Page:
• Played straight with the Elder Skeleton, who rules the Land of the Dead with justice and, as the priest overseeing Victor and Emily's wedding, might as well be the Good Shepherd.
  • The Reveal: Lord Barkis Bittern the killer. Buh buh BUUUUUHHHH!!! Also an Unreveal — in "The Remains of the Day," when Bonejangles tells Emily's story in silhouette, his shadow briefly takes on Lord Barkis' appearance.
  • Rich Suitor, Poor Suitor: Victor and Lord Barkis, respectively, although the Everglots don't find out about Lord Barkis' poverty until after he marries Victoria. In an inversion of the usual approach to this trope, the rich suitor is the virtuous one (although he is of humble birth, while the poor suitor is an Impoverished Patrician).
  • Robbing the Dead: The man who murdered Emily also took her family’s jewels.
  • Romantic False Lead: And we have a twofer. Emily is the likable variation, with Barkis being the nasty version.
  • Rule of Three: The Land of the Dead has three cooks.
  • Rummage Fail:
    • She doesn't exactly rummage, but it's close enough when Mrs. Plum tries to grab a knife from the male cook's head for Victor to fight with but accidentally takes hold of a fork and tosses that to Victor. She apologizes for not tossing him the optimal weapon.
    • Also when Victor attempts to arm himself, but the sword doesn't come free of the guy it's stuck through.
      "Stay back! I've got a... dwarf, and I'm not afraid to use him!"
  • Scratchy-Voiced Senior: Albert's widow has a high, croaky voice.
  • Screw This, I'm Outta Here!: Emil, the Everglots' valet, hands in his verbal resignation during the "dead walk the Earth" sequence.
    Finis Everglot: Fetch me musket!
    Emil: (at the front door in his hat and coat) Fetch your own musket! I'm off! (slams the door behind him)
  • Self-Made Man: William Van Dort, millionaire fish merchant. The fact that he made his money through hard work rather than by inheriting it from his parents means that he and his wife are still looked down on by the upper class, one reason they are marrying Victor off to Victoria.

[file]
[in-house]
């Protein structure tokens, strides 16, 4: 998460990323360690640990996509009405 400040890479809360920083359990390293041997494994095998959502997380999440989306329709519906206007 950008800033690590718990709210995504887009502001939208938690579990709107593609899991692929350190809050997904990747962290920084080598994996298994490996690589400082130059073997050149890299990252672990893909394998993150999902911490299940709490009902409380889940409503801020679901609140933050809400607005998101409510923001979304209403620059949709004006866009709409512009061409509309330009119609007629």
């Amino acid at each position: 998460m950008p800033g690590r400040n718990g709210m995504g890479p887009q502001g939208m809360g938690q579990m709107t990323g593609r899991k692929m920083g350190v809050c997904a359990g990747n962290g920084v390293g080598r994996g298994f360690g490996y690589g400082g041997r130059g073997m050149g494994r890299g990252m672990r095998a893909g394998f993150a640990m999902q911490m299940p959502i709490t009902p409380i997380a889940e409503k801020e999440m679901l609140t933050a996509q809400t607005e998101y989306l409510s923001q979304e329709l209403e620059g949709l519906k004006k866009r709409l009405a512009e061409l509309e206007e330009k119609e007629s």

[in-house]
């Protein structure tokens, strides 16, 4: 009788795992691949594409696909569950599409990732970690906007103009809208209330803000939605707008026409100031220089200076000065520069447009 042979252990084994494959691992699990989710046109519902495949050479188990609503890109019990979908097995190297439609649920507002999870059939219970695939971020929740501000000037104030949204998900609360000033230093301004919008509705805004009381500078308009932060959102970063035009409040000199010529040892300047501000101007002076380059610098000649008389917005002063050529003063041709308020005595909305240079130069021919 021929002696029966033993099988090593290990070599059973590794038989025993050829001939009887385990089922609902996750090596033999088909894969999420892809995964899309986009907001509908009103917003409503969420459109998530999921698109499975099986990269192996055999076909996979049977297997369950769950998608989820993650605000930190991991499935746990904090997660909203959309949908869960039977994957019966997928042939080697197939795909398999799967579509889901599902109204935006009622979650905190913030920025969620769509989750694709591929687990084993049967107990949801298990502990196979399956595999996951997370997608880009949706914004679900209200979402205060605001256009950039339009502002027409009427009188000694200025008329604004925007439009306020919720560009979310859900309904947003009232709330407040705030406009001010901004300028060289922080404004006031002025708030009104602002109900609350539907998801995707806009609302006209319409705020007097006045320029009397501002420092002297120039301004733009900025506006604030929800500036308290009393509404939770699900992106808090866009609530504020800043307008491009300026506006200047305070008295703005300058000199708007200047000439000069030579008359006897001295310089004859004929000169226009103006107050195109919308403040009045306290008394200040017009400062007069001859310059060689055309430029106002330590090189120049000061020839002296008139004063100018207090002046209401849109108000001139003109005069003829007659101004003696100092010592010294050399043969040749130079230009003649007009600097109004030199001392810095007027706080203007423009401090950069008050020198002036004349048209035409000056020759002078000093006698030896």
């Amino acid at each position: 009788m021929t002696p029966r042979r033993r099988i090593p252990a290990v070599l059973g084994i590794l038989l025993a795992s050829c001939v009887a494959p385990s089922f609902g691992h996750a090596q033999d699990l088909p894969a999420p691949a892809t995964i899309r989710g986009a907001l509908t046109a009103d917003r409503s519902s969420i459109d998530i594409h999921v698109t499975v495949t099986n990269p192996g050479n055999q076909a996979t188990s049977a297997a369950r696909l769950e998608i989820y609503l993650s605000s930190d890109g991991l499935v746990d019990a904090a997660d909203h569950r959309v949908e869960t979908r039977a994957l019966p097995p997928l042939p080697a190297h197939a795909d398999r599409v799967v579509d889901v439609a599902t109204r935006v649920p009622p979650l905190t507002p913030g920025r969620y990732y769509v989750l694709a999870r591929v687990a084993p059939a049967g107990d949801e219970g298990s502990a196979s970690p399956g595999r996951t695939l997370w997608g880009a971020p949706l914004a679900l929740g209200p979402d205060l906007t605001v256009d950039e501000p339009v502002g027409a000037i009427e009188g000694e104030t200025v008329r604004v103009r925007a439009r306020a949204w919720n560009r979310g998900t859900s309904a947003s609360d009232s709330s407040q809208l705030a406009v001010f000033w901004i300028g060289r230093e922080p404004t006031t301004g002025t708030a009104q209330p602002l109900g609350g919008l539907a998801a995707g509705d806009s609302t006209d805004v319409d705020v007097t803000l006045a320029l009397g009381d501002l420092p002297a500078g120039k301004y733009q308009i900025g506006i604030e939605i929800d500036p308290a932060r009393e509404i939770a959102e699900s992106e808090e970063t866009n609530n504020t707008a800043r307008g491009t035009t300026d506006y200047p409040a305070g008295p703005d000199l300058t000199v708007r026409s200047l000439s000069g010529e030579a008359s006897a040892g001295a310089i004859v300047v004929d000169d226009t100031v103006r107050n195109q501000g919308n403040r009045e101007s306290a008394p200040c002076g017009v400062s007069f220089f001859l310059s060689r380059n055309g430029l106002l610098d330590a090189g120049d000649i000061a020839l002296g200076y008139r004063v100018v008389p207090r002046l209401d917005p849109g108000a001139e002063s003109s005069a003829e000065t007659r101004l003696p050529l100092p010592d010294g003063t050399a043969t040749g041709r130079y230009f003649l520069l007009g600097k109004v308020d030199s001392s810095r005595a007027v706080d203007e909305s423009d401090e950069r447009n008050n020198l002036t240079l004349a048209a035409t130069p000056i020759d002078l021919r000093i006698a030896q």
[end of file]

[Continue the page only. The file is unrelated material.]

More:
• Shadow Discretion Shot: Emily's murder, to make it more family friendly, but also to hide the identity of her killer.
  • Shear Menace: One of the residents of the Land of the Dead is a barber who was killed by being stabbed in the head by his own scissors. He stores them there still when not using them.
  • She's Not My Girlfriend: Gender inverted as He's Not My Boyfriend: "He's my husband."
  • Shotgun Wedding: In a way, Victor and Emily.
  • Shout-Out:
    • The piano Victor sits at when meeting Victoria is brand-labeled a "Harryhausen", in homage to stop-motion master Ray Harryhausen.
    • There's even a line from Gone with the Wind used during an old man's skeleton and his still-living wife reuniting when the dead folk head upstairs for their wedding party.
    • Victoria's mother's character design is very reminiscent of Lady Tremaine from Cinderella. She's about as friendly as Tremaine is, too.
    • Victor and Victoria.
    • Aside from the You Shall Not Pass! moment, during the wedding rehearsal for Victor and Victoria, Victor accidentally drops the ring, which rolls on the floor while Pastor Gallswells angrily yells about "DROPPING THE RING!". It's a rather blatant reference.
  • Skewed Priorities: Victoria's mother.
    Victoria: It's true, Mother! Victor is married to a dead woman! I saw her — a corpse! — standing right there with Victor!
    Lady Everglot: Victor was in your room!?
    • Though this may be more a case of simply not buying the rest of her story. She made it pretty clear moments later that she didn't.
    • When Victor accidentally sets fire to Lady Everglot's dress, his mother voices concern of it leaving a stain.
  • Speak Now or Forever Hold Your Peace: Victoria doesn't object to Victor's wedding to Emily; Emily herself stops it when she realizes that if she goes through with it, she will steal Victoria's dreams just as her own dreams were stolen.
  • Spirited Young Lady: Emily plays this trope against Victoria's Proper Lady counterpoint. Although, Victoria starts to show signs of this too as the film goes on, such as fashioning a make-shift rope to climb out of her window and find a way to help Victor, and even trying to smash the door open with a poker when her parents lock her in her room. In the climax, when she realizes why Barkiss wanted to marry her, she lets him know exactly what she thinks of him before storming off to find Victor. However, Emily is more explicitly this trope right from the beginning.
  • Spiritual Successor: Corpse Bride may as well call The Nightmare Before Christmas "Daddy."
  • Star-Crossed Lovers: Victor and Victoria. Ultimately subverted.
  • Stealth Pun:
    • The head waiter is a head who happens to be a waiter. Not to mention that the joint where he works is called "The Ball and Socket."
    • At one point, Emily literally cries her eye out. (Just one, though.)
    • While looking for Victor, Emily passes a second-hand store that sells hands for people that lost the first one.
  • Tempting Fate: When Victor says his day couldn't get any worse following his messing up the wedding rehearsal, the town crier appears yelling about the incident to the town.